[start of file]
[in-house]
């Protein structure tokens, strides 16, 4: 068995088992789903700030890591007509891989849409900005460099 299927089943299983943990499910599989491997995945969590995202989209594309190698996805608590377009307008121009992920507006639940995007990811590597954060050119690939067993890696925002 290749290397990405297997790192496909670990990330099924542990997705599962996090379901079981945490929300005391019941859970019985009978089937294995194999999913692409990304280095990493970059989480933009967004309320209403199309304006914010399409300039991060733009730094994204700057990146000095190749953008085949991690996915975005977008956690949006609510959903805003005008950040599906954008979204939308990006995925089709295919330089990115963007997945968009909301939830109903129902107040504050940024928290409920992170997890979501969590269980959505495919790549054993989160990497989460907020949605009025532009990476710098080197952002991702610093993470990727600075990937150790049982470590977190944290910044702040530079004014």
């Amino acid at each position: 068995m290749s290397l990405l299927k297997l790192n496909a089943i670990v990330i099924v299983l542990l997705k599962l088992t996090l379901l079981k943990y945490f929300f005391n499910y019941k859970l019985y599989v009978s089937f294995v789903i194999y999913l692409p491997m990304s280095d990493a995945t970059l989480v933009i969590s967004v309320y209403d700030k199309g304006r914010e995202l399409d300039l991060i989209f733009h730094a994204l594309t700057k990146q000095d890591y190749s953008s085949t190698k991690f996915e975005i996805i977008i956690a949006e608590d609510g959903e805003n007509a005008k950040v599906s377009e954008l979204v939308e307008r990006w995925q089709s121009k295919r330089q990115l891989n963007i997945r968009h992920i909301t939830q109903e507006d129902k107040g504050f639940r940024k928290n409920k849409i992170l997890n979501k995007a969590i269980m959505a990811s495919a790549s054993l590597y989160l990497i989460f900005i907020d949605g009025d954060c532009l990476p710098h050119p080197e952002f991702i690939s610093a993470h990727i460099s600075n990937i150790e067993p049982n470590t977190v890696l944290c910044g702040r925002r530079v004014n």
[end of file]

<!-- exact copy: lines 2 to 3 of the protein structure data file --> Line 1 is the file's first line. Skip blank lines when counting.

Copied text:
């Protein structure tokens, strides 16, 4: 068995088992789903700030890591007509891989849409900005460099 299927089943299983943990499910599989491997995945969590995202989209594309190698996805608590377009307008121009992920507006639940995007990811590597954060050119690939067993890696925002 290749290397990405297997790192496909670990990330099924542990997705599962996090379901079981945490929300005391019941859970019985009978089937294995194999999913692409990304280095990493970059989480933009967004309320209403199309304006914010399409300039991060733009730094994204700057990146000095190749953008085949991690996915975005977008956690949006609510959903805003005008950040599906954008979204939308990006995925089709295919330089990115963007997945968009909301939830109903129902107040504050940024928290409920992170997890979501969590269980959505495919790549054993989160990497989460907020949605009025532009990476710098080197952002991702610093993470990727600075990937150790049982470590977190944290910044702040530079004014």
């Amino acid at each position: 068995m290749s290397l990405l299927k297997l790192n496909a089943i670990v990330i099924v299983l542990l997705k599962l088992t996090l379901l079981k943990y945490f929300f005391n499910y019941k859970l019985y599989v009978s089937f294995v789903i194999y999913l692409p491997m990304s280095d990493a995945t970059l989480v933009i969590s967004v309320y209403d700030k199309g304006r914010e995202l399409d300039l991060i989209f733009h730094a994204l594309t700057k990146q000095d890591y190749s953008s085949t190698k991690f996915e975005i996805i977008i956690a949006e608590d609510g959903e805003n007509a005008k950040v599906s377009e954008l979204v939308e307008r990006w995925q089709s121009k295919r330089q990115l891989n963007i997945r968009h992920i909301t939830q109903e507006d129902k107040g504050f639940r940024k928290n409920k849409i992170l997890n979501k995007a969590i269980m959505a990811s495919a790549s054993l590597y989160l990497i989460f900005i907020d949605g009025d954060c532009l990476p710098h050119p080197e952002f991702i690939s610093a993470h990727i460099s600075n990937i150790e067993p049982n470590t977190v890696l944290c910044g702040r925002r530079v004014n």